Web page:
Dont read me Essays and Papers

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dont read me

Kant's Ethics

In the Metaphysics of Ethics (1797) Kant described his ethical system, which is based on a
belief that the reason is the final authority for morality. Actions of any sort, he
believed, must be undertaken from a sense of duty dictated by reason, and no action
performed for expediency

or solely in obedience to law or custom can be regarded as moral. Kant described two types
of commands given by reason. The first was hypothetical imperative, which dictates a given
course of action to reach a specific end, and the categorical imperative, which dictates a
course of action that must be followed because of its rightness and necessity. The
categorical imperative is the basis of morality and was stated by Kant as "Act as if the
maxim of your action were to become through your will a general natural law."

Kant's broke his rule based ethics down into two parts. The first being hypothetical
imperative reason. It is a method in which we try to attainan end such as happiness. The
hypothetical imperative includes the ability to lie under certain circumstances when it is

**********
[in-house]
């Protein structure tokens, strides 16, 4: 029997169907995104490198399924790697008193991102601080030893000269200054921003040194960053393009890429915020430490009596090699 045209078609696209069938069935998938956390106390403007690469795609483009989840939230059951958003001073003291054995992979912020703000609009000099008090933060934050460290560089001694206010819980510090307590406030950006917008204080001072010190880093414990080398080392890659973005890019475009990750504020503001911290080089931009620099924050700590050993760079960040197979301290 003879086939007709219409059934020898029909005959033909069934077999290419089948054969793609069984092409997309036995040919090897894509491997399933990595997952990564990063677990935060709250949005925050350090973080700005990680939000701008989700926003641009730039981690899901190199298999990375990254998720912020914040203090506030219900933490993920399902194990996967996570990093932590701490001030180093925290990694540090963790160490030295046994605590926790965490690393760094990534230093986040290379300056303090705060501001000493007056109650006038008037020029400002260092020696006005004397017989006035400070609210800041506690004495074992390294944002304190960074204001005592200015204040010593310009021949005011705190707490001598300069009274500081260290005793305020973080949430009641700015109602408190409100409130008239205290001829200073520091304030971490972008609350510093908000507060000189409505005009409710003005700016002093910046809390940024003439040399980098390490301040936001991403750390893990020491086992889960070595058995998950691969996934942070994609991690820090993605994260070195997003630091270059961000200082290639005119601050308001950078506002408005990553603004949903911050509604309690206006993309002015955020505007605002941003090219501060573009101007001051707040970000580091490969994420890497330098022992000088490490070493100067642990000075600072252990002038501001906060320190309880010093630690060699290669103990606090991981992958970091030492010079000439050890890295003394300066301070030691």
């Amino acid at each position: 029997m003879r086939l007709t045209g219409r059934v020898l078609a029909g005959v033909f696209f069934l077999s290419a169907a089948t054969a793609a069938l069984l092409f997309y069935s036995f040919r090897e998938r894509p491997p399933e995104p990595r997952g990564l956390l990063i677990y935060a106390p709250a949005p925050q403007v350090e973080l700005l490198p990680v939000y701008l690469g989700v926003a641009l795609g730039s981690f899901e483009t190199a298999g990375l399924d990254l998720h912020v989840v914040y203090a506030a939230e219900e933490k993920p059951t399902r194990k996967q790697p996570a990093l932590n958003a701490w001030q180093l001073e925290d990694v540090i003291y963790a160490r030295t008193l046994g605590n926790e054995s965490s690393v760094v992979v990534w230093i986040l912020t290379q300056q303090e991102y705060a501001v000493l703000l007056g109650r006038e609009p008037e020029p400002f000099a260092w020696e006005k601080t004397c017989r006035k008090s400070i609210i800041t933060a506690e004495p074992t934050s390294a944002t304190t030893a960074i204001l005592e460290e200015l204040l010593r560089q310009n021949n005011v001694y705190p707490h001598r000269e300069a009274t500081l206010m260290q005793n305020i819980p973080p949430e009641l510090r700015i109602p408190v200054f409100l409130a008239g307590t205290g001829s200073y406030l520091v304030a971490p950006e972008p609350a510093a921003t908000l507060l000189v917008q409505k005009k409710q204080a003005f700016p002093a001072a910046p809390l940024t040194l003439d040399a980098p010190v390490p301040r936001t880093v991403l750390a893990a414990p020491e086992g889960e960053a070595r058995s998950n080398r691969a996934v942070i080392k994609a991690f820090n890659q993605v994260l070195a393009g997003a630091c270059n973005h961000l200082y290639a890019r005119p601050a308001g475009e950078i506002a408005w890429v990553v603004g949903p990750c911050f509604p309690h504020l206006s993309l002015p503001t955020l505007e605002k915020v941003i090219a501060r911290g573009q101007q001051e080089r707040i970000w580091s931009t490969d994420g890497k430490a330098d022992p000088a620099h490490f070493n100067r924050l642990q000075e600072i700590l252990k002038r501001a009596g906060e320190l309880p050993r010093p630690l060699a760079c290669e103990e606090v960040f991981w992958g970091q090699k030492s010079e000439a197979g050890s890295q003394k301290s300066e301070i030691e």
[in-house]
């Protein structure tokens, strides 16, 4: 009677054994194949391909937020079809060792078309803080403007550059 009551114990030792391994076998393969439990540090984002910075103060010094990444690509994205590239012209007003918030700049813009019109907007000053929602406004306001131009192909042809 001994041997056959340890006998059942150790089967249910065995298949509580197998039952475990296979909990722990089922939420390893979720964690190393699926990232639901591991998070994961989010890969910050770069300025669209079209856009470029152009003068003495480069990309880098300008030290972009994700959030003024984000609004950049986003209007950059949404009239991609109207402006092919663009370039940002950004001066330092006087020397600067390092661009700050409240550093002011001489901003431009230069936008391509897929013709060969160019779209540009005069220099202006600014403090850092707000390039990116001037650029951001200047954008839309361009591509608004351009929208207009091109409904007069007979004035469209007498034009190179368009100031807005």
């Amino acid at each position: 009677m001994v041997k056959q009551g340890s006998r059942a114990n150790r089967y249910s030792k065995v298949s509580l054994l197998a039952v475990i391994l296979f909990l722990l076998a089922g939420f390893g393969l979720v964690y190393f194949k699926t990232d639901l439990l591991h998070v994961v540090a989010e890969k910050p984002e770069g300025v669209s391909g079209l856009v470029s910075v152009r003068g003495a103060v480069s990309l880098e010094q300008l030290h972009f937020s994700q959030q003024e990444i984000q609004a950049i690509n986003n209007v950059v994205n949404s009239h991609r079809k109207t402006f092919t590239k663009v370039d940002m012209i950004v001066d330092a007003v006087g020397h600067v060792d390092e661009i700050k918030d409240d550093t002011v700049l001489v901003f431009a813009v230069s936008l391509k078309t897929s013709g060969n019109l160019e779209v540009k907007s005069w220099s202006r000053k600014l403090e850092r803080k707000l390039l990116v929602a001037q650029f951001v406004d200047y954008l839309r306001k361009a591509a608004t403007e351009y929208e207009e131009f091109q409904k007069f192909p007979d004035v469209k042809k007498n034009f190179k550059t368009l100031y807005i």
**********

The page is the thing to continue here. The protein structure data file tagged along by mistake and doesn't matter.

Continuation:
The hypothetical imperative also exerts heteronomy of the will, in that the will is
following desire which is dictating to the will what to do. The categorical imperative
requires the autonomy of the will, as the categorical imperative requires that we make
choices to follow universal laws, and that we are not doing something because we will get
something else from it.

Kant emphasizes the importance of rationality in being moral by calling moral beings
"rational beings." To find what is moral through the categorical imperative requires
reason and logic and for the consequences of an action for be thoroughly thought through.
This requires that a rational being have a certain set of similar characteristics. A
rational being must firstly be rational, logical, and objective, not led about by desire
and moral feeling. He must also be introspective in order that he recognize that an act
must be thought through to determine whether or not it is moral. This requires a certain
degree of "hyper- consciousness." Intuition is also a requirement of the rational being,
as he must be able to make connections. It also requires that the rational being try to be
objective and consider many possible courses of actions. Finally, a rational being must
have a certain degree of high intelligence in order for what he reasons to be moral,
correct, and veridical. To be a rational being requires not only the innate ability to be
rational, introspective/hyper- conscious, andintuitive, but it requires a certain degree
of intellectual and psychological intelligence that allows the individual to make use of
the above qualities by being able to make connections and to relate.

As humans I think we have a hard time living up to the moral demands of Kant's philosophy.
Continues for 2 more pages >>

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